Plumbing Fixtures: Task Force Determines Campus Water Use

By Chris Matt, Managing Editor - Print & E-Media  
OTHER PARTS OF THIS ARTICLEPt. 1: This PagePt. 2: Plumbing Retrofits Start with Fixture InventoryPt. 3: Hospital Shuts Down Floors to Perform Plumbing RetrofitPt. 4: Plumbing Fixtures: Maintenance Factors Into Product SpecificationPt. 5: Metering Improves Water-Conservation Efforts

Nothing makes an organization focus on water conservation like a 100-year drought. Just ask Mark Duclos, director of maintenance and operations with the University of Georgia.

As the largest water user in the Athens-Clarke County, Ga., area, Duclos and his department had to monitor water use on campus and identify ways to conserve amidst a 100-year drought that peaked in fall 2007. The first step in that process was putting together a task force.

"The task force was in direct response to the drought we were going through at the time," Duclos says. "The task force was put together not only to meet the governor's 10 percent mandate but also to look at the university as a whole to see what we could do to be better stewards."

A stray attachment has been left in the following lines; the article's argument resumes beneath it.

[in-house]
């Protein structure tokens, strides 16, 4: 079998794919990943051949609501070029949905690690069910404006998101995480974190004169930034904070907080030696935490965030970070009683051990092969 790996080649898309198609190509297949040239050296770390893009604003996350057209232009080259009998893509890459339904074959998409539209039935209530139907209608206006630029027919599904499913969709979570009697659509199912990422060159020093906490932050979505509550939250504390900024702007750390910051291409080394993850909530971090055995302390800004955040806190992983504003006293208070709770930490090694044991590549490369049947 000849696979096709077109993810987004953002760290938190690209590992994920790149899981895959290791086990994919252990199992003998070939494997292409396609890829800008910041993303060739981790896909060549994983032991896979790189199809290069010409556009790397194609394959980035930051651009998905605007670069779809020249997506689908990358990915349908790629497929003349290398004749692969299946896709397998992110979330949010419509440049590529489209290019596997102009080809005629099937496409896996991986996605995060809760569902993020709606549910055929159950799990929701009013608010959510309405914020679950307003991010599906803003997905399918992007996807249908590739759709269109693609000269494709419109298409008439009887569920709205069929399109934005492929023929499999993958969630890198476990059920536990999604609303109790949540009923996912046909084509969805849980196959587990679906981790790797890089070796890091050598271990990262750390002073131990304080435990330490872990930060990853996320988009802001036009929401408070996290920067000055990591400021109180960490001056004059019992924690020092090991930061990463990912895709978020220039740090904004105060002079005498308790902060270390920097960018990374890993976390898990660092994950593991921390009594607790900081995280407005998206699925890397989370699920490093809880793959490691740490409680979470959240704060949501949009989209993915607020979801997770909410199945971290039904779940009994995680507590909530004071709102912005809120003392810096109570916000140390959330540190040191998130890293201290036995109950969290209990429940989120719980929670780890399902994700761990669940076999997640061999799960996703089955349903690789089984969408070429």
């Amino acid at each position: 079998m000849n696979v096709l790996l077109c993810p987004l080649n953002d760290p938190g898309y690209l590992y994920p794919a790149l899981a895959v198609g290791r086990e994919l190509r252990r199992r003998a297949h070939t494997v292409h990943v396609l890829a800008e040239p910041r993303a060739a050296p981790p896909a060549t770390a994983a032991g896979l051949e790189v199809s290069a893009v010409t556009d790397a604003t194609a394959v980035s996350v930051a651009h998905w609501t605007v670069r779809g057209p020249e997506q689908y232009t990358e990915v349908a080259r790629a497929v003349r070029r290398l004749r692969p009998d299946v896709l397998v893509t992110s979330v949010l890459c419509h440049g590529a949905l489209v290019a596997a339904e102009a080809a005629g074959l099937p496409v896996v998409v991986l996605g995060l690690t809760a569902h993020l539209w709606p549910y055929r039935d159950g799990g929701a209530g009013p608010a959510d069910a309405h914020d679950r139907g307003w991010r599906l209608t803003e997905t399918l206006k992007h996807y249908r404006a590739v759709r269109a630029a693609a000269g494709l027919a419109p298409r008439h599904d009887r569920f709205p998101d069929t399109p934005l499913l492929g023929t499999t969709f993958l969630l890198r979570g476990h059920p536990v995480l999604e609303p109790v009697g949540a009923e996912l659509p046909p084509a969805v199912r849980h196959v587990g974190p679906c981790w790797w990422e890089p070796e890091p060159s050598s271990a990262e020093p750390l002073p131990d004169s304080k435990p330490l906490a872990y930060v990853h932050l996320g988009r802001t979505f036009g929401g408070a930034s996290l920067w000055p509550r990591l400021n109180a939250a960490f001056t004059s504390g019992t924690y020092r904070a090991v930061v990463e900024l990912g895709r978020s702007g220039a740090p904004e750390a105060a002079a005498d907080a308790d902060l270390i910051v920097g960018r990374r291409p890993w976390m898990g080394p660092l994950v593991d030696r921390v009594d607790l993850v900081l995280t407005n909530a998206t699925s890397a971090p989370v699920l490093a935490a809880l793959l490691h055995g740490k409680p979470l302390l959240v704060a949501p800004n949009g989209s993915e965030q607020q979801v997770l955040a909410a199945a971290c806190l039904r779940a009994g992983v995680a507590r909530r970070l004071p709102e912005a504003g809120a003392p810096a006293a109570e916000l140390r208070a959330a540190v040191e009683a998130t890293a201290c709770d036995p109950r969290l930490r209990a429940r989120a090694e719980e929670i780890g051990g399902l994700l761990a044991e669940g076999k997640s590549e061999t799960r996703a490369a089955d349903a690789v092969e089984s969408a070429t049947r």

The task force determined a significant percentage of campus water use stems from plumbing fixtures — sinks, urinals, toilets, and showers. Duclos and his department already had begun analyzing water use on campus a few years before the drought hit, but the arid conditions expedited fixture retrofits designed to save water and reduce the frequency of maintenance.

As maintenance and engineering managers inside and outside water-stricken regions of the country focus on water conservation and undertake large-scale retrofits to comply with sustainability plans, advances in plumbing-fixture technology play a key role in those plans by giving managers options for tackling water use.

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  posted on 11/9/2009   Article Use Policy

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